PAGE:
Whether you agree with Jahizzy about women pastors or not, what he said was wrong.  He should repent of what he said, and everyone calling for that is right to do so.

But where have those calls been for the past ten or twenty years?  This is just MacArthur doing MacArthur things, not some bold new escalation of his rhetoric.  He is always like this.  And the irony of all this – an even bigger irony than calling his ministry “Grace to You” – is that this is what he thinks it means to be Jesus in the world.

His Content

A long time ago, when I had the luxury of such discussions, a friend of mine and I were discussing the impact of Carl McIntire on Presbyterian history.

Carl signed up with J. Gresham Machen who had started the denomination known, today, as the Orthodox Presbyterian Church.  This denomination was started in response to increasing theological liberalism in the Presbyterian Church USA.

This still wasn’t fundamentalist enough for Carl, though, and he shortly broke from the OPC to form the Bible Presbyterian Church where they could emphasize clear, biblical distinctives like total abstention from alcohol, premillennial dispensationalism, and total disassociation from any group who might disagree with you.  Or, as my friend put it, “It’s like he dug through the OPC’s theological trash can and thought, ‘Hey, some of this stuff is pretty good!'”

I’m not sure I could put together a better description of John MacArthur’s strange collage of theological positions.

That’s not to say he’s wrong about literally everything, but the sheer volume of things he propounds as clear biblical truth has a high degree of overlap with “positions widely discredited by anyone with even a modicum of biblical scholarship.”

“Oh,” but you say, “he’s the founding president of a seminary!”

This is true, but you have to understand that seminaries, like martial arts schools, are not regulated in any way.  You could start a seminary right now.  Anyone could.  Whether anyone would recognize your credentials as valid is another story, but you don’t have to meet any level of qualifications to open a seminary.

Further, as someone who perennially considers seminary, I can tell you that many of them were not founded to further inquiry, scholarship, debate, and vital pastoral skills necessary to care for hurting people and help them rebuild their lives.  Most of them are focused on passing down a collection of theological distinctives.  Being associated with a seminary or having a seminary degree does not make you a serious scholar of the Bible, although it can help in that journey quite a bit.

“Well,” you might reply, “just because he holds to many biblically shallow positions and reads the Bible basically the same way people read newspapers does not mean he’s wrong about this one.”

Also quite true, but let me tell you where I’m going with this.

When I was younger, I worked in a college’s physical plant.  One time, I had to attend a seminar on a new fire suppression system.  It was just as exciting as it sounds.

The vendor explained the various statistics and operations of the system.  When he got to the smoke detectors you installed in parking garages, he took some time to explain some of the differences, one of which is that cigarette smoke would not set off the parking garage smoke detectors, even though the internal building smoke detectors would react to cigarette smoke.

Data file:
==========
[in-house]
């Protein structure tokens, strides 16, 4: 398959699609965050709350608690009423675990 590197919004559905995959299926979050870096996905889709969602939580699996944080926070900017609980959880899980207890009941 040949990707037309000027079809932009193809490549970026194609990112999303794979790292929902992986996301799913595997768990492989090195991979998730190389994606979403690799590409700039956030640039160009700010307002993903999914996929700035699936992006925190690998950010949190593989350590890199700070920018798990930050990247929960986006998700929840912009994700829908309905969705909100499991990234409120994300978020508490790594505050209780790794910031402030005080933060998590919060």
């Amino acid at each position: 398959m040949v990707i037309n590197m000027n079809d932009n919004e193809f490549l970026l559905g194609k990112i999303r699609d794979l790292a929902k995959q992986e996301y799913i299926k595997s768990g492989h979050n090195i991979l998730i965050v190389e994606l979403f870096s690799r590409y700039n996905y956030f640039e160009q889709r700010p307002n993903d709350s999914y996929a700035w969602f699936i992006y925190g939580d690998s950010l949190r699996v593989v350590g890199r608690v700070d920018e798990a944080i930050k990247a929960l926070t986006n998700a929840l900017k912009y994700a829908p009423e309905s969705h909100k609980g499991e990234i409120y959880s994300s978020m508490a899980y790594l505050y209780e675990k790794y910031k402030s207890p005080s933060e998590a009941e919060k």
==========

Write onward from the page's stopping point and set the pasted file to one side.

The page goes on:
At this point, a gentleman in the front row sat back in his chair, crossed his arms, and declared, “Well, all someone would have to do is set fire to your garage using a lot of cigarettes,” and grinned cleverly while looking around the room, convinced that he had discovered the fatal flaw in this vendor’s system.

This man was smug and convinced of his own cleverness and rightness.  He had seen what others had not seen and was able to point out the insidious danger of this evil vendor trying to sell us a bill of goods.

It did not occur to him that his observation was colossally stupid.

If you’ve ever been in a parking garage, you know that it is almost entirely made of metal and concrete.  In order to have a destructive garage fire using cigarettes, you would have to import a truly massive amount of cigarettes and somehow set the whole thing ablaze.  Further, unless you used other huge amounts of flaming cigarettes to light your imported huge amount of cigarettes, the detectors would detect your flames.

He might as well have said, “What if aliens set your garage on fire with lasers that don’t set off smoke detectors?  Answer THAT, you shyster.”

A scenario where someone would 1) want to burn down your parking garage, 2) realize the best way to do this was to burn it down with cigarettes so the detectors wouldn’t go off, 3) sneak in multiple truckloads of cigarettes, 4) place this massive quantity of cigarettes around the garage without anyone noticing, and 5) successfully set all these cigarettes ablaze without being detected is all just so crazy as to be astounding, and yet, this man was smugly self-assured that he was right and good – a protector of the less intelligent.

This is, more or less, the way I see John MacArthur: someone whose conclusions are so massively ill-founded that it makes their smugness both ludicrous and intolerable.  It’s offensive when someone calls you stupid; it’s intolerable when a stupid person calls you stupid.

When JM says that there is “no case that can be made biblically for a woman preacher, period, end of discussion,” we have to understand the phrase “no case” entails “no case that I am capable of understanding or interacting with in any way.”  Obviously, people can and have made biblical cases for women preachers, but addressing them seriously is not something JMac is equipped to do, so he pretends they don’t exist.

A couple hundred years ago, white theologians were saying that no biblical case could be made against slavery.  Turns out that you can actually make that case!  Whether it’s convincing to a slave owner is another matter, but the arguments do exist.